Poetry Review The Journals of Susanna Moodie

One of the finest collections of poetry known is The Journals of Susanna Moodie, reiterating several poems contoured to environmental factors. Most of the poems are interconnected and weaves a cumulative effect on the reader. Of course, the cohesiveness comes from one persona, which is Susanna Moodie. Significantly, this book utters a woman’s growth and development into another land where light, darkness, trees, and fire form an important story in Moodie’s life. For instance is Moodie’s transformation in a foreign land, translated by light protruding into darkness.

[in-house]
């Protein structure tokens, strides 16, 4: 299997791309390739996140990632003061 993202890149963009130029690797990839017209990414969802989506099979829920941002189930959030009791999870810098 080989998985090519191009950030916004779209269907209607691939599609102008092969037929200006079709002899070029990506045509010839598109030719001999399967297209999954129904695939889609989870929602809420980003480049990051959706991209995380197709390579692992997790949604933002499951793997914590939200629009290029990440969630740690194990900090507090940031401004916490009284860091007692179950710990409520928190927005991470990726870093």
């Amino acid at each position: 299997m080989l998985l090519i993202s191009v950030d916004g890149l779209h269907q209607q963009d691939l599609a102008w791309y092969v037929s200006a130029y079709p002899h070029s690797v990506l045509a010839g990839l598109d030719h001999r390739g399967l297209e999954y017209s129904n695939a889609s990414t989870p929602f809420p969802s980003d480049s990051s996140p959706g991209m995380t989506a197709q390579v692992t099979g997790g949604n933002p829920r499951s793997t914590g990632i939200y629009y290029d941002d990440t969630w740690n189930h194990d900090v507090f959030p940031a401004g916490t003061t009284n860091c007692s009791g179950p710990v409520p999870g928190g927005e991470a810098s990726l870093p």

Sensibility on Moodie’s part will enhance the captivity of making such values on the environmental influences during and after her migration (Bilan, 2007). In this book, Atwood emphasizes the lack of connection a person has with a specific land. The “light” specified in the character of Moodie derives an inner margin between the land and the protagonist. The first of the three journals conveys the initialized entrance of Moodie unto a foreign space.

It is described that Moodie sees herself as a light shedding to rocks. It seems that she already knew herself as a foreign character.

Seen in this book, is the addressed change through acceptance and eventual exploration of greater self. Susanna Moodie is the protagonist, where she lives in the period of the 19th century, as an English immigrant to Upper Canada. This book is composed of eighteen poems under three journals. The first journal entails Moodie’s journey across the Atlantic and up the St. Lawrence where her departure becomes a difficult undertaking.